Posted on: Tuesday, October 11th, 2022 In: Learning Optics with Austin
Projection lenses are another common application of optics. They differ from microscope lenses in that microscope lenses magnify what the human eye cannot see. Rather than zooming into an image, projection lenses enlarge the sample and PROJECT it. Just as with microscope objectives, there are certain design factors that must be taken into consideration when creating a projection lens. One of these factors is the conjugate distance which is the length between the sample and the image (calculated by sample – image distance). The projector at an IMAX movie theater would have a very different conjugate distance than a classroom projector!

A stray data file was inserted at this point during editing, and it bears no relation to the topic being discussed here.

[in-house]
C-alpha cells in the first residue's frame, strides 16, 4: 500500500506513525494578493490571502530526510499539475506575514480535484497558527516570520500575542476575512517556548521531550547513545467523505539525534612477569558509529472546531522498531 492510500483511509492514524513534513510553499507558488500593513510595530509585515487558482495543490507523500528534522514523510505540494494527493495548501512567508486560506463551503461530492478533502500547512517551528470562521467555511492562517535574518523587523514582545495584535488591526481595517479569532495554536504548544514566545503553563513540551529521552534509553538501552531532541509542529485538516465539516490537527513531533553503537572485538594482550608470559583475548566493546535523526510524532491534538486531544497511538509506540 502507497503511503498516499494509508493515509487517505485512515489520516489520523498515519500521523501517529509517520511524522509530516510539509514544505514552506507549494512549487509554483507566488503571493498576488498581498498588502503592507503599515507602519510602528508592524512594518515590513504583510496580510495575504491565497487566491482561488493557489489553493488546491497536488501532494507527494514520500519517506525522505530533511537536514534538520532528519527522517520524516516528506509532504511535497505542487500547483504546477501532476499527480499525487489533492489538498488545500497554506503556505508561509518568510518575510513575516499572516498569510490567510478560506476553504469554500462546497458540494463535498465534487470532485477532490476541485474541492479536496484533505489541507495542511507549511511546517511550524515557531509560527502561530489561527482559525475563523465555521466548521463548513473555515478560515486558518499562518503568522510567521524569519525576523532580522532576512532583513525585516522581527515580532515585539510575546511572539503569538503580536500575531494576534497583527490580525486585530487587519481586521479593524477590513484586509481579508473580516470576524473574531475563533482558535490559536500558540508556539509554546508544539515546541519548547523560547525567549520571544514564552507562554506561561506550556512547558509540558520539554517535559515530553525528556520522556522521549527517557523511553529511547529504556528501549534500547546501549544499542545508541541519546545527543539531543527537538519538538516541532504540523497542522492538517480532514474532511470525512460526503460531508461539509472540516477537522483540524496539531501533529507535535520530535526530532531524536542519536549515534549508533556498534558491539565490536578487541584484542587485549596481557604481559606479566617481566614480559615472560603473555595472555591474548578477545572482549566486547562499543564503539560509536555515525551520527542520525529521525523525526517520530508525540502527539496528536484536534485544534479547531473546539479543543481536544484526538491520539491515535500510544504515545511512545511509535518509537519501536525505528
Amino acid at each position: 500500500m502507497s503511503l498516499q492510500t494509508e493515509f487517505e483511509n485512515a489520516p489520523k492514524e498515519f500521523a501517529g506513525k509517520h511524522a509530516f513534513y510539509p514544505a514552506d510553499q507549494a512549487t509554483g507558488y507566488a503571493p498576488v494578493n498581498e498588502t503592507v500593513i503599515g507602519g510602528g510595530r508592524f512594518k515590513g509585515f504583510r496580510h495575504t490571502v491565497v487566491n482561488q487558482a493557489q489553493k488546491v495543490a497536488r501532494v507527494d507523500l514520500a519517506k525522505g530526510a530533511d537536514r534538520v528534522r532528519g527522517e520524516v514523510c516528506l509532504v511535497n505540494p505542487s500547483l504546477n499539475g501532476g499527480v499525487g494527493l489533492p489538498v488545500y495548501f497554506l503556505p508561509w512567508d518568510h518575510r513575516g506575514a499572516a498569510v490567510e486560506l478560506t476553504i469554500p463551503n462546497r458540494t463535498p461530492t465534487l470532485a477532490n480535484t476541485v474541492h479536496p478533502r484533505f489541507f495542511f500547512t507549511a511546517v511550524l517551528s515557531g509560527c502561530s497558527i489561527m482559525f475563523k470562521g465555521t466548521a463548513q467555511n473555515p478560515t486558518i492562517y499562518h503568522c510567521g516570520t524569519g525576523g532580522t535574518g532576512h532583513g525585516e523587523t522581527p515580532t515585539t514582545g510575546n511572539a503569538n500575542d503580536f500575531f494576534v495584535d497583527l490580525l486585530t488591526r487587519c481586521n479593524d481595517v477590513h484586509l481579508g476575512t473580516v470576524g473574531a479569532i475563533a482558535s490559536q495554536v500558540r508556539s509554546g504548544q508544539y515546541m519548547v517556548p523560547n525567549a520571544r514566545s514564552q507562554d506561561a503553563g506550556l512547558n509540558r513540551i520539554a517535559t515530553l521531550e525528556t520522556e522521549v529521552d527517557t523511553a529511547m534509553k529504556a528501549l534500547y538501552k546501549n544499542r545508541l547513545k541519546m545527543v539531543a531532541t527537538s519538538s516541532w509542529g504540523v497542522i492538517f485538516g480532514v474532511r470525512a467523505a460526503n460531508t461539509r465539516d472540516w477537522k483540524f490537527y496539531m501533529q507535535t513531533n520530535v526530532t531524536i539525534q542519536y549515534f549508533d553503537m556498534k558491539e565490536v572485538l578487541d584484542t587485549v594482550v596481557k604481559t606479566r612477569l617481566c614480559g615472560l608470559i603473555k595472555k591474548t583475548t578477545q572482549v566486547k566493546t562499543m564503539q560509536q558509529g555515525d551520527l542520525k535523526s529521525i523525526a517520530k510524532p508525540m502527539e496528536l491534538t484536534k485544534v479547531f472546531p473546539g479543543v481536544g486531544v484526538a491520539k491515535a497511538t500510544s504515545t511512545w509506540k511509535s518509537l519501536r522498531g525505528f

Another factor to consider in designing is magnification. The magnification for a projection lens is calculated by dividing the image size by the sample size. Thus, the larger the image is “blown up”, the greater the magnification. The strength of the light source is also positively correlated with magnification- the higher the magnification, the more light is needed. And just like microscope objectives, the working distance is also taken into consideration when designing projection lenses. Focal length, field of view, and relative aperture are also key characteristics of projection lens design.
Zoom lenses have a unique characteristic where the focal length of the lens is adjustable in a range. Changing the focal length changes the field of view of the system. This is a useful property in capturing scenes at different distances and different ranges.